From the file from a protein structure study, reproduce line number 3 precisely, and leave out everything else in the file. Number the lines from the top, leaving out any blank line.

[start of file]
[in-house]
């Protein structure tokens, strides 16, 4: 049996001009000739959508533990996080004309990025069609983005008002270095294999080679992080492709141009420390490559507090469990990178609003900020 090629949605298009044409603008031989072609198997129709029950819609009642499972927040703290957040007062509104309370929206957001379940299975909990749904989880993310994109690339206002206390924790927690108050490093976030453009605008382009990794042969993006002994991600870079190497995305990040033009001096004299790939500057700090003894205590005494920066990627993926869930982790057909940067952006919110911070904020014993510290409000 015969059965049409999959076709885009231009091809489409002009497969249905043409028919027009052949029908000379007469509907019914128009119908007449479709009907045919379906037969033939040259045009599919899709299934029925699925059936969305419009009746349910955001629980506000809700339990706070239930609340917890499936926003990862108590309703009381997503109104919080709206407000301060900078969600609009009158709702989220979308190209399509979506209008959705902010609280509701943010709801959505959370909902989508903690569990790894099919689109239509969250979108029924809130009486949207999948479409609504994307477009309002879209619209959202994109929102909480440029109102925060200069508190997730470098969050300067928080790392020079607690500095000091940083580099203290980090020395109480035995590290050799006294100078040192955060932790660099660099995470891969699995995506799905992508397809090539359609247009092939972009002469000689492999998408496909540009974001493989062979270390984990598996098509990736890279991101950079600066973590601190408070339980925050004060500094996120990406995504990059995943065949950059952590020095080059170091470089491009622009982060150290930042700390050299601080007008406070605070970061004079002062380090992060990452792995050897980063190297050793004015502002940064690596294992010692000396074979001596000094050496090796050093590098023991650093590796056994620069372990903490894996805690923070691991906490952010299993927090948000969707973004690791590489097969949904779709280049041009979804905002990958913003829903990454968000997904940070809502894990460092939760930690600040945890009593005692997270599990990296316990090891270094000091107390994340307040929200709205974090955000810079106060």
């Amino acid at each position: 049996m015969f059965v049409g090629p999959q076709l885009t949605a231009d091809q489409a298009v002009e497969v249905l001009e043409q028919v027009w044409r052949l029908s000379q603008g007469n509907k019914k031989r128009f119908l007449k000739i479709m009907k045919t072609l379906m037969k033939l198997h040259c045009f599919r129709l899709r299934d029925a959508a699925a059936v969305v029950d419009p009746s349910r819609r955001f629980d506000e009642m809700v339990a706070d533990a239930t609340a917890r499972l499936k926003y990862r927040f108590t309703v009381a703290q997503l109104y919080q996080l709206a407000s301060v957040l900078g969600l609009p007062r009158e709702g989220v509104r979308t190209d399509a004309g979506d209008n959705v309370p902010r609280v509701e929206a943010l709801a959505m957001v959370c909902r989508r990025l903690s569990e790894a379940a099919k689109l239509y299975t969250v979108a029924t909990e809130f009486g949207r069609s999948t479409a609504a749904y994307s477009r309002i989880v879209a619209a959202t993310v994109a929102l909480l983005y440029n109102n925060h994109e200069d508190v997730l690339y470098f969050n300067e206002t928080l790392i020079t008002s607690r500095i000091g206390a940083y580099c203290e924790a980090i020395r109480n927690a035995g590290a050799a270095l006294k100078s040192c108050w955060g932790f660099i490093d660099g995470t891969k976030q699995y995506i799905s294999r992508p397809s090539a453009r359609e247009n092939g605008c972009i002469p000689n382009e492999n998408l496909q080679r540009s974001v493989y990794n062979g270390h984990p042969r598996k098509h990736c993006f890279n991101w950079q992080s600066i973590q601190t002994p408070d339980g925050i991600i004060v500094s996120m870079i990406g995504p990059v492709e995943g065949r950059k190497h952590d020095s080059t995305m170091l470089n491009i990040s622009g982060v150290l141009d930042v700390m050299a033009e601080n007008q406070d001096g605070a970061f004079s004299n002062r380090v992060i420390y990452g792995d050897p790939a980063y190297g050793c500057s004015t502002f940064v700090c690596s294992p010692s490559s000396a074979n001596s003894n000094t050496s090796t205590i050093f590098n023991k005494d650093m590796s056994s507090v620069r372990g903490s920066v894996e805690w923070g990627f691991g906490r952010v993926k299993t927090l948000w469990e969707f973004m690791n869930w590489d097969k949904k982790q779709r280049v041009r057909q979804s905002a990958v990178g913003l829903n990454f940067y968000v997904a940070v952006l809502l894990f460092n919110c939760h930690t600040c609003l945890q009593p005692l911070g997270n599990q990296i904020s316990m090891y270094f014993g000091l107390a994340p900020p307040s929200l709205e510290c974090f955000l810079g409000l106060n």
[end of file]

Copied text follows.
């Amino acid at each position: 049996m015969f059965v049409g090629p999959q076709l885009t949605a231009d091809q489409a298009v002009e497969v249905l001009e043409q028919v027009w044409r052949l029908s000379q603008g007469n509907k019914k031989r128009f119908l007449k000739i479709m009907k045919t072609l379906m037969k033939l198997h040259c045009f599919r129709l899709r299934d029925a959508a699925a059936v969305v029950d419009p009746s349910r819609r955001f629980d506000e009642m809700v339990a706070d533990a239930t609340a917890r499972l499936k926003y990862r927040f108590t309703v009381a703290q997503l109104y919080q996080l709206a407000s301060v957040l900078g969600l609009p007062r009158e709702g989220v509104r979308t190209d399509a004309g979506d209008n959705v309370p902010r609280v509701e929206a943010l709801a959505m957001v959370c909902r989508r990025l903690s569990e790894a379940a099919k689109l239509y299975t969250v979108a029924t909990e809130f009486g949207r069609s999948t479409a609504a749904y994307s477009r309002i989880v879209a619209a959202t993310v994109a929102l909480l983005y440029n109102n925060h994109e200069d508190v997730l690339y470098f969050n300067e206002t928080l790392i020079t008002s607690r500095i000091g206390a940083y580099c203290e924790a980090i020395r109480n927690a035995g590290a050799a270095l006294k100078s040192c108050w955060g932790f660099i490093d660099g995470t891969k976030q699995y995506i799905s294999r992508p397809s090539a453009r359609e247009n092939g605008c972009i002469p000689n382009e492999n998408l496909q080679r540009s974001v493989y990794n062979g270390h984990p042969r598996k098509h990736c993006f890279n991101w950079q992080s600066i973590q601190t002994p408070d339980g925050i991600i004060v500094s996120m870079i990406g995504p990059v492709e995943g065949r950059k190497h952590d020095s080059t995305m170091l470089n491009i990040s622009g982060v150290l141009d930042v700390m050299a033009e601080n007008q406070d001096g605070a970061f004079s004299n002062r380090v992060i420390y990452g792995d050897p790939a980063y190297g050793c500057s004015t502002f940064v700090c690596s294992p010692s490559s000396a074979n001596s003894n000094t050496s090796t205590i050093f590098n023991k005494d650093m590796s056994s507090v620069r372990g903490s920066v894996e805690w923070g990627f691991g906490r952010v993926k299993t927090l948000w469990e969707f973004m690791n869930w590489d097969k949904k982790q779709r280049v041009r057909q979804s905002a990958v990178g913003l829903n990454f940067y968000v997904a940070v952006l809502l894990f460092n919110c939760h930690t600040c609003l945890q009593p005692l911070g997270n599990q990296i904020s316990m090891y270094f014993g000091l107390a994340p900020p307040s929200l709205e510290c974090f955000l810079g409000l106060n």